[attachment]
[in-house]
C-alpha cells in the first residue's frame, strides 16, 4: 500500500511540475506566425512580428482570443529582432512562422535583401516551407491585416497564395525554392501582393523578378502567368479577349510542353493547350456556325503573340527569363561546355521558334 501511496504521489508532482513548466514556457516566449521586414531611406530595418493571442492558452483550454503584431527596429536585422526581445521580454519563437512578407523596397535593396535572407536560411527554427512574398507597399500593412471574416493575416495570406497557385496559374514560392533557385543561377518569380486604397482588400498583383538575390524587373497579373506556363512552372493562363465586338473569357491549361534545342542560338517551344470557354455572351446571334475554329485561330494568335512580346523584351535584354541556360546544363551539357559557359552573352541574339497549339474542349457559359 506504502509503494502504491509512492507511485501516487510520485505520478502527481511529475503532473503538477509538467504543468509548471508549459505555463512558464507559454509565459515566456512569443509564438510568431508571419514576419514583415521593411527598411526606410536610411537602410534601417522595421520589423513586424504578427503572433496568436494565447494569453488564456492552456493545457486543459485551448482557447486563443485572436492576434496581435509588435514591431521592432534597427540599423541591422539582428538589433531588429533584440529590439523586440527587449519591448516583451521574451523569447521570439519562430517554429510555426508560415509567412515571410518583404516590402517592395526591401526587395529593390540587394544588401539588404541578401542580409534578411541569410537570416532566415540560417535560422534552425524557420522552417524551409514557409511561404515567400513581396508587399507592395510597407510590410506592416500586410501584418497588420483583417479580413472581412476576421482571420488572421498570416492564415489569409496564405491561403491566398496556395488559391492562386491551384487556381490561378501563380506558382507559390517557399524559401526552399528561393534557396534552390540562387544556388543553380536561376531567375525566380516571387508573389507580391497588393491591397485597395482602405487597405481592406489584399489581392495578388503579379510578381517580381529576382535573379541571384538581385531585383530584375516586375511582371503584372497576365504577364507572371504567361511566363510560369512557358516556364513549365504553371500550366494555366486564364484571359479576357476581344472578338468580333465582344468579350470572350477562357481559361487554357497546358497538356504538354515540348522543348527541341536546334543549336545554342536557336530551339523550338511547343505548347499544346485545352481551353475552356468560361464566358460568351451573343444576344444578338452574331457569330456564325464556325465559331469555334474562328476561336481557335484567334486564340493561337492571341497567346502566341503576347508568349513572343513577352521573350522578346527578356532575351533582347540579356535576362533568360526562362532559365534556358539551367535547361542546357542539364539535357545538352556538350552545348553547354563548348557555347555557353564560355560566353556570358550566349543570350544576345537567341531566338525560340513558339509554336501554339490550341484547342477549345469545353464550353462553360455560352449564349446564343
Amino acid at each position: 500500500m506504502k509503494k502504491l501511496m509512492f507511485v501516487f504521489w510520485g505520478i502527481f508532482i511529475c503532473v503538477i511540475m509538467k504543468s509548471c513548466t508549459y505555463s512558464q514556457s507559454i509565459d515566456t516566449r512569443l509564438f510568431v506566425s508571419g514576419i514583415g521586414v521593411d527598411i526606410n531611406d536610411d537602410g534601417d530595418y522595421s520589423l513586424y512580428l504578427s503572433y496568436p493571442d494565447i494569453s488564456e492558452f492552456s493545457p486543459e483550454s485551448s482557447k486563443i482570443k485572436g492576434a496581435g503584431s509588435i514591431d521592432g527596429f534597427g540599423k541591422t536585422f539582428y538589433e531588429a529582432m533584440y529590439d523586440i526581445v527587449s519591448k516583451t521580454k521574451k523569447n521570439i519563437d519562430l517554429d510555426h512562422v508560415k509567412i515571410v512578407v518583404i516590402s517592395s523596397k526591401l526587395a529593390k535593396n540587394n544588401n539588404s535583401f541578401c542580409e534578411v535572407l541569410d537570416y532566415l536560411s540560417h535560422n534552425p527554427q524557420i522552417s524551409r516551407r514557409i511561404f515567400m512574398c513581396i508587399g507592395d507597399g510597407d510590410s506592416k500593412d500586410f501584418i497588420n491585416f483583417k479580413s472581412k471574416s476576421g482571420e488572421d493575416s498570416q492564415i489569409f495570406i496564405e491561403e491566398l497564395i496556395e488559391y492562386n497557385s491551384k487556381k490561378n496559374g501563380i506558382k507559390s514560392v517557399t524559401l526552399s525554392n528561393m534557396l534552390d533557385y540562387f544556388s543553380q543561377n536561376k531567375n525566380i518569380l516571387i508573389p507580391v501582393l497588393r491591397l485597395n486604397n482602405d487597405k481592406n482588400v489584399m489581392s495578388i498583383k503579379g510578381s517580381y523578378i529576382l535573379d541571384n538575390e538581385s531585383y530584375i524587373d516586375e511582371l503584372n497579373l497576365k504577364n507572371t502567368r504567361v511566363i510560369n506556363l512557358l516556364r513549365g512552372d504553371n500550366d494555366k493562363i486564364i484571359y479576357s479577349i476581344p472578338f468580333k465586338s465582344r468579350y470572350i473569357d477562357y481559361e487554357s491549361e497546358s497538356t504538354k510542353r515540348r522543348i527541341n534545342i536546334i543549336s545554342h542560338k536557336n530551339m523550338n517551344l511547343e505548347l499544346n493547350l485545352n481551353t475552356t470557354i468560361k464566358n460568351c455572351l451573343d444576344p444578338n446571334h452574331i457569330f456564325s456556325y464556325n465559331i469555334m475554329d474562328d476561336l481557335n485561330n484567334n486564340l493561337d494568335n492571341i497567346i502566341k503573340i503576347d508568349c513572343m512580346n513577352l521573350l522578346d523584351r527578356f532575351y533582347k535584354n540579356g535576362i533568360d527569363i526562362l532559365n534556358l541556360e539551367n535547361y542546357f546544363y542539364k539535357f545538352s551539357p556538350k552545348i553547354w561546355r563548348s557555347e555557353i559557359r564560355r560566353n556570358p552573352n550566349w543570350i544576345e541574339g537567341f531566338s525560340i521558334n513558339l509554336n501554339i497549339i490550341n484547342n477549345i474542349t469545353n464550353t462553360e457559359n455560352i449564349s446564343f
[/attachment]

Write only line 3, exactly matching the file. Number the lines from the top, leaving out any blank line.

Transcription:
Amino acid at each position: 500500500m506504502k509503494k502504491l501511496m509512492f507511485v501516487f504521489w510520485g505520478i502527481f508532482i511529475c503532473v503538477i511540475m509538467k504543468s509548471c513548466t508549459y505555463s512558464q514556457s507559454i509565459d515566456t516566449r512569443l509564438f510568431v506566425s508571419g514576419i514583415g521586414v521593411d527598411i526606410n531611406d536610411d537602410g534601417d530595418y522595421s520589423l513586424y512580428l504578427s503572433y496568436p493571442d494565447i494569453s488564456e492558452f492552456s493545457p486543459e483550454s485551448s482557447k486563443i482570443k485572436g492576434a496581435g503584431s509588435i514591431d521592432g527596429f534597427g540599423k541591422t536585422f539582428y538589433e531588429a529582432m533584440y529590439d523586440i526581445v527587449s519591448k516583451t521580454k521574451k523569447n521570439i519563437d519562430l517554429d510555426h512562422v508560415k509567412i515571410v512578407v518583404i516590402s517592395s523596397k526591401l526587395a529593390k535593396n540587394n544588401n539588404s535583401f541578401c542580409e534578411v535572407l541569410d537570416y532566415l536560411s540560417h535560422n534552425p527554427q524557420i522552417s524551409r516551407r514557409i511561404f515567400m512574398c513581396i508587399g507592395d507597399g510597407d510590410s506592416k500593412d500586410f501584418i497588420n491585416f483583417k479580413s472581412k471574416s476576421g482571420e488572421d493575416s498570416q492564415i489569409f495570406i496564405e491561403e491566398l497564395i496556395e488559391y492562386n497557385s491551384k487556381k490561378n496559374g501563380i506558382k507559390s514560392v517557399t524559401l526552399s525554392n528561393m534557396l534552390d533557385y540562387f544556388s543553380q543561377n536561376k531567375n525566380i518569380l516571387i508573389p507580391v501582393l497588393r491591397l485597395n486604397n482602405d487597405k481592406n482588400v489584399m489581392s495578388i498583383k503579379g510578381s517580381y523578378i529576382l535573379d541571384n538575390e538581385s531585383y530584375i524587373d516586375e511582371l503584372n497579373l497576365k504577364n507572371t502567368r504567361v511566363i510560369n506556363l512557358l516556364r513549365g512552372d504553371n500550366d494555366k493562363i486564364i484571359y479576357s479577349i476581344p472578338f468580333k465586338s465582344r468579350y470572350i473569357d477562357y481559361e487554357s491549361e497546358s497538356t504538354k510542353r515540348r522543348i527541341n534545342i536546334i543549336s545554342h542560338k536557336n530551339m523550338n517551344l511547343e505548347l499544346n493547350l485545352n481551353t475552356t470557354i468560361k464566358n460568351c455572351l451573343d444576344p444578338n446571334h452574331i457569330f456564325s456556325y464556325n465559331i469555334m475554329d474562328d476561336l481557335n485561330n484567334n486564340l493561337d494568335n492571341i497567346i502566341k503573340i503576347d508568349c513572343m512580346n513577352l521573350l522578346d523584351r527578356f532575351y533582347k535584354n540579356g535576362i533568360d527569363i526562362l532559365n534556358l541556360e539551367n535547361y542546357f546544363y542539364k539535357f545538352s551539357p556538350k552545348i553547354w561546355r563548348s557555347e555557353i559557359r564560355r560566353n556570358p552573352n550566349w543570350i544576345e541574339g537567341f531566338s525560340i521558334n513558339l509554336n501554339i497549339i490550341n484547342n477549345i474542349t469545353n464550353t462553360e457559359n455560352i449564349s446564343f